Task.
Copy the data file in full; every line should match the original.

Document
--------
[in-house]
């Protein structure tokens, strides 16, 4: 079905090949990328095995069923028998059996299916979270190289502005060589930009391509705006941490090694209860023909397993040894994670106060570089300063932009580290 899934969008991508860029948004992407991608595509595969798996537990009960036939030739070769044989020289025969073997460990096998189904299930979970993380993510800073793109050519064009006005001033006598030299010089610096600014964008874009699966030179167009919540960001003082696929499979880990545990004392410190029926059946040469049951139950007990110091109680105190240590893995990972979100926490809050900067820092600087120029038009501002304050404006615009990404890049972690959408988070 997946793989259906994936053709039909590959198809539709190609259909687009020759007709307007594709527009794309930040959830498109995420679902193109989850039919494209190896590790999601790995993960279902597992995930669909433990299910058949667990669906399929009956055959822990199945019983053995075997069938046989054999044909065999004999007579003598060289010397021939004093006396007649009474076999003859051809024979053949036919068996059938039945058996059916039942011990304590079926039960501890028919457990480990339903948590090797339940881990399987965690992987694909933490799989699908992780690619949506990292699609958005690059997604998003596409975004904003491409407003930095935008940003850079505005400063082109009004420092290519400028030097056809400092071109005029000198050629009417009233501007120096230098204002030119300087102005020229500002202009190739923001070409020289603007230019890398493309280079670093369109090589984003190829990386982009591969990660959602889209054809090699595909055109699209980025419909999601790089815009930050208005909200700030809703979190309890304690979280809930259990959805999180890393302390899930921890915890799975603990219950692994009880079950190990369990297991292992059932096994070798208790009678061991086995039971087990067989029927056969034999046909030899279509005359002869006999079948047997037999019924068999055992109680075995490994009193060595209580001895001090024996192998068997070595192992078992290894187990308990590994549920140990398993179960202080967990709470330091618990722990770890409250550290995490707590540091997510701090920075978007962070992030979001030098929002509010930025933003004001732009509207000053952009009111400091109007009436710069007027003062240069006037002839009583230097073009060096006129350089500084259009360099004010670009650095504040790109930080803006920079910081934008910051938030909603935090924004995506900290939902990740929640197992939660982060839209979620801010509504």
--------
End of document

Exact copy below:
[in-house]
């Protein structure tokens, strides 16, 4: 079905090949990328095995069923028998059996299916979270190289502005060589930009391509705006941490090694209860023909397993040894994670106060570089300063932009580290 899934969008991508860029948004992407991608595509595969798996537990009960036939030739070769044989020289025969073997460990096998189904299930979970993380993510800073793109050519064009006005001033006598030299010089610096600014964008874009699966030179167009919540960001003082696929499979880990545990004392410190029926059946040469049951139950007990110091109680105190240590893995990972979100926490809050900067820092600087120029038009501002304050404006615009990404890049972690959408988070 997946793989259906994936053709039909590959198809539709190609259909687009020759007709307007594709527009794309930040959830498109995420679902193109989850039919494209190896590790999601790995993960279902597992995930669909433990299910058949667990669906399929009956055959822990199945019983053995075997069938046989054999044909065999004999007579003598060289010397021939004093006396007649009474076999003859051809024979053949036919068996059938039945058996059916039942011990304590079926039960501890028919457990480990339903948590090797339940881990399987965690992987694909933490799989699908992780690619949506990292699609958005690059997604998003596409975004904003491409407003930095935008940003850079505005400063082109009004420092290519400028030097056809400092071109005029000198050629009417009233501007120096230098204002030119300087102005020229500002202009190739923001070409020289603007230019890398493309280079670093369109090589984003190829990386982009591969990660959602889209054809090699595909055109699209980025419909999601790089815009930050208005909200700030809703979190309890304690979280809930259990959805999180890393302390899930921890915890799975603990219950692994009880079950190990369990297991292992059932096994070798208790009678061991086995039971087990067989029927056969034999046909030899279509005359002869006999079948047997037999019924068999055992109680075995490994009193060595209580001895001090024996192998068997070595192992078992290894187990308990590994549920140990398993179960202080967990709470330091618990722990770890409250550290995490707590540091997510701090920075978007962070992030979001030098929002509010930025933003004001732009509207000053952009009111400091109007009436710069007027003062240069006037002839009583230097073009060096006129350089500084259009360099004010670009650095504040790109930080803006920079910081934008910051938030909603935090924004995506900290939902990740929640197992939660982060839209979620801010509504």